Nan Goldin is an American photographer known for her deeply personal and candid portraiture. Nan Goldin’s richly colored snapshots capture a world that is universally human yet highly personal. The Ballad of Sexual Dependency, a filmic slideshow, presents hundreds of intense, intimate moments from Goldin’s life in New York during the 1970s and ‘80s—the artist in bed with her lover, drag queens kissing in bars, a man suffering from HIV. While Goldin, now recognized as a pioneer of diaristic photography, documents with unflinching candor a society ravaged by AIDS, drug addiction, and abuse, it is the empathy reflected in these images that imbue them with a remarkable lyricism. Unlike the cool detachment of documentary photography, taking pictures for Goldin is “a way of touching someone—a form of tenderness.”
Nan Goldin’s exhibition ‘Scopophilia,’ or “the love of looking”, captures the “desire awoken by images.” The collection combines over 400 of her autobiographical photographs with those taken of works inside the Louvre during off hours. The Louvre, as captured through Goldin’s lens, becomes a house of forbidden desire and skin, anything but stuffy and traditional. Masterpieces reminiscent of museum trips past trigger the nostalgia of an old lover as they are photographed nameless and vulnerable. Goldin’s erotically charged aesthetic is contagious, inciting old masterpieces into a sensual fervor by association. Punk-rock pin-ups are juxtaposed with classical, ideal forms, and there is not much difference between the two.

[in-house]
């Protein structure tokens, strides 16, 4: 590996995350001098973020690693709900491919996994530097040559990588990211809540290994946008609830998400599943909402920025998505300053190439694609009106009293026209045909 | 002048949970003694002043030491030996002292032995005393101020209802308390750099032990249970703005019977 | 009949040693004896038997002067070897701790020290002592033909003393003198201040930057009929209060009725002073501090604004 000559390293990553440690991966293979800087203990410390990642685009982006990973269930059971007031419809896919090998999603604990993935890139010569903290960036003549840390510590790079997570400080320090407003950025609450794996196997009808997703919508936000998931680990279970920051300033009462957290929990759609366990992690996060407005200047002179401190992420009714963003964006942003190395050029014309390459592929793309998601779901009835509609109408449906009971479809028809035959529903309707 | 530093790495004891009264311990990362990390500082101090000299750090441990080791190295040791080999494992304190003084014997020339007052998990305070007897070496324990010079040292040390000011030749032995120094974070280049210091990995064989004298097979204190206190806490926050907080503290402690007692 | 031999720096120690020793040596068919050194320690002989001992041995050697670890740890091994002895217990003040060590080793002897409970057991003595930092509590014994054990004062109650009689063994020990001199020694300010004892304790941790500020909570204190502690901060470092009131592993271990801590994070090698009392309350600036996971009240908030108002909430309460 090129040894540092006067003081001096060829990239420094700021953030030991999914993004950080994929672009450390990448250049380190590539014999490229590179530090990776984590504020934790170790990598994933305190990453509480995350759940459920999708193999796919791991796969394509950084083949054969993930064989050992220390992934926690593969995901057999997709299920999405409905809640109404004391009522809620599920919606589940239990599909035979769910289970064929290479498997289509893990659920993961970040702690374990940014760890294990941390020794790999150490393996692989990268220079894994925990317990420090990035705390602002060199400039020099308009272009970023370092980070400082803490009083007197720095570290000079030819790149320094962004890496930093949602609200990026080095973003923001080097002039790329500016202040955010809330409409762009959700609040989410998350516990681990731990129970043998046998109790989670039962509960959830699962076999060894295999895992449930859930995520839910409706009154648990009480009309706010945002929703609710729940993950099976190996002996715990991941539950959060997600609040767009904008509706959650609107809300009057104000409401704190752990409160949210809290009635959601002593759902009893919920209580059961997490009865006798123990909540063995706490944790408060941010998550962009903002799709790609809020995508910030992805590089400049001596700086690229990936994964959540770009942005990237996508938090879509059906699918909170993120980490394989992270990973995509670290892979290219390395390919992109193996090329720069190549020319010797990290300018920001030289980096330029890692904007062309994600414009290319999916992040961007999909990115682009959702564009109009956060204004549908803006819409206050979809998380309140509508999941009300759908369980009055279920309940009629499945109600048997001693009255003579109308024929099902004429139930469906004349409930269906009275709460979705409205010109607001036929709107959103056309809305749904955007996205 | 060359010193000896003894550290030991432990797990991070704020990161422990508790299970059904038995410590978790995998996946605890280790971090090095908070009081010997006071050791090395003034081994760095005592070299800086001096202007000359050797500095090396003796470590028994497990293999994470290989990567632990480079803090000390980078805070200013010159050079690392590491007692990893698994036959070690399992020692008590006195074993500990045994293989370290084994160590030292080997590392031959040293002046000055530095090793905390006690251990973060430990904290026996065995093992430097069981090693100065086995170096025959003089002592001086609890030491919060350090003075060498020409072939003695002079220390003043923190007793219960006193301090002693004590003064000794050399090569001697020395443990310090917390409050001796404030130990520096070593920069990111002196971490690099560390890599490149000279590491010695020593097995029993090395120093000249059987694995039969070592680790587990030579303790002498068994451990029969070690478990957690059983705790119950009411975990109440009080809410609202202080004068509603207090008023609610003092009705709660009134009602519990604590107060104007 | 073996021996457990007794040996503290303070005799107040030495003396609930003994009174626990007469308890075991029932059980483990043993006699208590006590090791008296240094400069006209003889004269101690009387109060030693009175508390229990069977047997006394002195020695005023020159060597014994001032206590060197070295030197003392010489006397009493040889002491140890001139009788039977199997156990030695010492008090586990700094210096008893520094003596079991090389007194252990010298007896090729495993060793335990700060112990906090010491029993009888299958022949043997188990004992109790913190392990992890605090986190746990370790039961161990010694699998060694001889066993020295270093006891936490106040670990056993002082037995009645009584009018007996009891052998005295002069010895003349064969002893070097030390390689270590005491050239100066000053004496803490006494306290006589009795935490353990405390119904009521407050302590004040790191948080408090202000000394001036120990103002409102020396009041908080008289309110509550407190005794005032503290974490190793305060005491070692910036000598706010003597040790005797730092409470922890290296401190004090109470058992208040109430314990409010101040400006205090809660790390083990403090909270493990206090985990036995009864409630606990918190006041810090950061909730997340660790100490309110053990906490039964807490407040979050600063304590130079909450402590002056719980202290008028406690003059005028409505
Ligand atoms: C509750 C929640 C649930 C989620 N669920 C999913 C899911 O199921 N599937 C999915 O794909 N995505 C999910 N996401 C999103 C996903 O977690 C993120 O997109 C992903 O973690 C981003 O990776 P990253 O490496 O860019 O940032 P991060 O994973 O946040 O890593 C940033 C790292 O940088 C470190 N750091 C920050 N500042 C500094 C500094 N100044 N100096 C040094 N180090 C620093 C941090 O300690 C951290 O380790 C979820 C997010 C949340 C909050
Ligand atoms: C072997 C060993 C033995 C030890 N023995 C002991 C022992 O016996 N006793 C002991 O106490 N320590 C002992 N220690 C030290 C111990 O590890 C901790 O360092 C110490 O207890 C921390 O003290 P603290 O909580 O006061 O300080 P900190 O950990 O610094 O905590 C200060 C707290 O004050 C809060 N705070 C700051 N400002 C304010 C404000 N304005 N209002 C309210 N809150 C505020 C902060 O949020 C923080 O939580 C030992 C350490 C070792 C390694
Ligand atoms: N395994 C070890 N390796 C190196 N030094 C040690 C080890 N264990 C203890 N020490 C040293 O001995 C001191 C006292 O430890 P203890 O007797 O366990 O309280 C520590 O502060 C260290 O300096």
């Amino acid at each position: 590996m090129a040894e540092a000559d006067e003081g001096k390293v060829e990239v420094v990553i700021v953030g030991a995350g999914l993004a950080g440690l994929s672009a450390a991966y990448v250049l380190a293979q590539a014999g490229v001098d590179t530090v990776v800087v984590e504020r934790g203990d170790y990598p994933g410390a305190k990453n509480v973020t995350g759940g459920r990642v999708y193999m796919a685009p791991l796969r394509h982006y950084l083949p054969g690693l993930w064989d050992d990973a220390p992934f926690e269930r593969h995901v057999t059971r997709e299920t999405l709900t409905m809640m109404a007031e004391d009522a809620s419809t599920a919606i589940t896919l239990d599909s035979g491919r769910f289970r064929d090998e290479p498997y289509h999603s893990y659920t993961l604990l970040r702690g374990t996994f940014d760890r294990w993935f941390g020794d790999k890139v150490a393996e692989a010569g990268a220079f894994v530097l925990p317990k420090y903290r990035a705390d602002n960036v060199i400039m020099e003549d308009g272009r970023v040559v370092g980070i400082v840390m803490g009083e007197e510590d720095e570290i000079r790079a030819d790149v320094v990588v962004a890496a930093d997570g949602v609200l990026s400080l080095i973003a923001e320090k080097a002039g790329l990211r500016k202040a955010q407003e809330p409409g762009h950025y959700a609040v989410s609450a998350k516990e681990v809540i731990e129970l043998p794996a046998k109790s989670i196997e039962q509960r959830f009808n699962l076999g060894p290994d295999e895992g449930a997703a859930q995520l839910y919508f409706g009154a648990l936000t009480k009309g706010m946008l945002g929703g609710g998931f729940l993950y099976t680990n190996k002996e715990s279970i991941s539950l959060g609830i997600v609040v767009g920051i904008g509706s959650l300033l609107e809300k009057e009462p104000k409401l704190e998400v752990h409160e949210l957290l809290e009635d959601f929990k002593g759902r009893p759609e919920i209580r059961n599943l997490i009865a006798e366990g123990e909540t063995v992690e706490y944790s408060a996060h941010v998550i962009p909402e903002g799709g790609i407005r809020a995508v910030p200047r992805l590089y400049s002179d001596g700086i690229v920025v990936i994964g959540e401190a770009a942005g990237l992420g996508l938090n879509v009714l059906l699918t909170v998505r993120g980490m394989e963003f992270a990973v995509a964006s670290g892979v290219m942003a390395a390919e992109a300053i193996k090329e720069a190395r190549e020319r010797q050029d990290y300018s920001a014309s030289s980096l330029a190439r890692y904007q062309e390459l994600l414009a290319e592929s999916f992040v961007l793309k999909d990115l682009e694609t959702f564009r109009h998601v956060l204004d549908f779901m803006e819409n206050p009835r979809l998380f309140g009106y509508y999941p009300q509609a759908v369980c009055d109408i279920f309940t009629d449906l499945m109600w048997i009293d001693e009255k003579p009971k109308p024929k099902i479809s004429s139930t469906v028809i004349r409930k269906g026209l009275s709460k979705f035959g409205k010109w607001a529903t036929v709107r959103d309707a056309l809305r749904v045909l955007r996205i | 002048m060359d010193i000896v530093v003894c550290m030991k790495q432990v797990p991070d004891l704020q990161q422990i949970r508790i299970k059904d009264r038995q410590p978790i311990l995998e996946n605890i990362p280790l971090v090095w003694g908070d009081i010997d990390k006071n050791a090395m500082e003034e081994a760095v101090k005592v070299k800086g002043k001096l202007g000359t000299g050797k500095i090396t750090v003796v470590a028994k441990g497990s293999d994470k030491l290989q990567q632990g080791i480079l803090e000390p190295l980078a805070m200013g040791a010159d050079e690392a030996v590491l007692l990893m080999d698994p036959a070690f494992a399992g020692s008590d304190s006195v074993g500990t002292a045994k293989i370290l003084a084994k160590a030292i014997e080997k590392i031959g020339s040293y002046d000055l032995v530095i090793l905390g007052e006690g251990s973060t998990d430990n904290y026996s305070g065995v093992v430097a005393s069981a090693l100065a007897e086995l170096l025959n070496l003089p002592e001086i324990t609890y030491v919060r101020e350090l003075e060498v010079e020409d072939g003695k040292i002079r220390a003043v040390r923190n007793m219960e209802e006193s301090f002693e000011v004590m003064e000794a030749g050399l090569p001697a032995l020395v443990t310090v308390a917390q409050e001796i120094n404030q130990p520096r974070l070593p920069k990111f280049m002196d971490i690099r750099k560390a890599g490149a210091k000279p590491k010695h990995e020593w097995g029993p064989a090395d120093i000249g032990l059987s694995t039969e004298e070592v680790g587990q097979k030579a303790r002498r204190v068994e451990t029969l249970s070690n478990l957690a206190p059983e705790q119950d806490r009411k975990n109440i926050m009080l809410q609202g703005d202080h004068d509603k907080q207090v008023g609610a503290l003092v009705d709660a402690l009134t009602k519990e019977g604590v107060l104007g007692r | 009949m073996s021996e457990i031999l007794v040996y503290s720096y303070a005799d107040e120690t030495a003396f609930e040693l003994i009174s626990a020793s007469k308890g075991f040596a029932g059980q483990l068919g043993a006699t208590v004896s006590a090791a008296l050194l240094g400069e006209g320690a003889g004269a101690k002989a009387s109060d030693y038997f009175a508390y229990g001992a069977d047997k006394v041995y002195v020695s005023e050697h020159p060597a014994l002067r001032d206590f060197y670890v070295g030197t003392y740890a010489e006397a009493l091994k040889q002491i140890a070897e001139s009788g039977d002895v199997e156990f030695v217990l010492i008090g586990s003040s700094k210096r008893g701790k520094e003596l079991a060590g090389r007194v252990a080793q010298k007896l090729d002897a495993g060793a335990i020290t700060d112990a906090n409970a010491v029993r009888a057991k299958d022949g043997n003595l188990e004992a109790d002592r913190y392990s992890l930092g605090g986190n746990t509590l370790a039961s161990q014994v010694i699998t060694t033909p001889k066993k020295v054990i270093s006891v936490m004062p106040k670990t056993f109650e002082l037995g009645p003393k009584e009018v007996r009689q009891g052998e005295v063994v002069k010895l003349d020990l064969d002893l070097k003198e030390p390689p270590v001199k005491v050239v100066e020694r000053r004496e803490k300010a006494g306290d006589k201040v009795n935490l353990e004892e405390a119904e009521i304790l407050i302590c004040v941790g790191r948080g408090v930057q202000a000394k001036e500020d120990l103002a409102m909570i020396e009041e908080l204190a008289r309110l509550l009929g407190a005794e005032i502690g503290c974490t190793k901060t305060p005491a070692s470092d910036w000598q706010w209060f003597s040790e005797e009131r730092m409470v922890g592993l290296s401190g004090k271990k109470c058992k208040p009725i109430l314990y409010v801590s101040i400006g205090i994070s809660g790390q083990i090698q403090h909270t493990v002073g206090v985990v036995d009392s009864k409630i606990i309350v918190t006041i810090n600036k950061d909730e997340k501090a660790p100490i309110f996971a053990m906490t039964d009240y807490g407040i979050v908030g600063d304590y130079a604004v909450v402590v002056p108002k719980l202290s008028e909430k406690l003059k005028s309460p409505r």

In 2011, a Nan Goldin exhibition scheduled for the Oi Futuro Gallery in Rio, one of the most respected contemporary art spaces in the city, was unexpectedly censored. Despite the protests by the artist herself and few other voices the direction of Oi Futuro Gallery has not changed its view on the matter. While this episode occurred long before the political conservative restoration that has taken over the country after 2015, it was already a strong symptom of the moral conservative threats hovering over all domains of Brazilian sexual politics including the art realm.
SPW has chosen Goldin as our very last Sexuality&Art post as to express our full repudiation of the art censorship episodes that swept across the country since August 2017. Looking retrospectively, we even dare to suggest that if, in 2012, a larger number of artists, formers of opinions and activists would have raised a strong voice against this censorship, the shadows of moral politics would not be as wide and deep as they are now.